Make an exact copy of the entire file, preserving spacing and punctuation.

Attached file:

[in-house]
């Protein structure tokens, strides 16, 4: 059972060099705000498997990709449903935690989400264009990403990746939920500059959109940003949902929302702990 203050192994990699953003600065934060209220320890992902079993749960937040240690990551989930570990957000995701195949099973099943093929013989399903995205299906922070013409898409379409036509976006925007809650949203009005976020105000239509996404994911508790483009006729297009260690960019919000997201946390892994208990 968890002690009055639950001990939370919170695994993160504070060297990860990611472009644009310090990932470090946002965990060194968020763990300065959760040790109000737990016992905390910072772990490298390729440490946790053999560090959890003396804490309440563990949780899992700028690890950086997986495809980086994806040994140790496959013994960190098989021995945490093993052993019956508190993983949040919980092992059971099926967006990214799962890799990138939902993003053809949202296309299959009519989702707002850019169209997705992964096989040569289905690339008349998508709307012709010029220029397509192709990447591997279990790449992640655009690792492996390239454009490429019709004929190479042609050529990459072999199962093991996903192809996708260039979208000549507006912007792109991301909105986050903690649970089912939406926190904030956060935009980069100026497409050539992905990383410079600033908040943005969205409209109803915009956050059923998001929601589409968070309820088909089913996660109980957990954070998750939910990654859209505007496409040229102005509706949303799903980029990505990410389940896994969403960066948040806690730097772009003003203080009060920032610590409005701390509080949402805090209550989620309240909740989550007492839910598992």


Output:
[in-house]
């Protein structure tokens, strides 16, 4: 059972060099705000498997990709449903935690989400264009990403990746939920500059959109940003949902929302702990 203050192994990699953003600065934060209220320890992902079993749960937040240690990551989930570990957000995701195949099973099943093929013989399903995205299906922070013409898409379409036509976006925007809650949203009005976020105000239509996404994911508790483009006729297009260690960019919000997201946390892994208990 968890002690009055639950001990939370919170695994993160504070060297990860990611472009644009310090990932470090946002965990060194968020763990300065959760040790109000737990016992905390910072772990490298390729440490946790053999560090959890003396804490309440563990949780899992700028690890950086997986495809980086994806040994140790496959013994960190098989021995945490093993052993019956508190993983949040919980092992059971099926967006990214799962890799990138939902993003053809949202296309299959009519989702707002850019169209997705992964096989040569289905690339008349998508709307012709010029220029397509192709990447591997279990790449992640655009690792492996390239454009490429019709004929190479042609050529990459072999199962093991996903192809996708260039979208000549507006912007792109991301909105986050903690649970089912939406926190904030956060935009980069100026497409050539992905990383410079600033908040943005969205409209109803915009956050059923998001929601589409968070309820088909089913996660109980957990954070998750939910990654859209505007496409040229102005509706949303799903980029990505990410389940896994969403960066948040806690730097772009003003203080009060920032610590409005701390509080949402805090209550989620309240909740989550007492839910598992």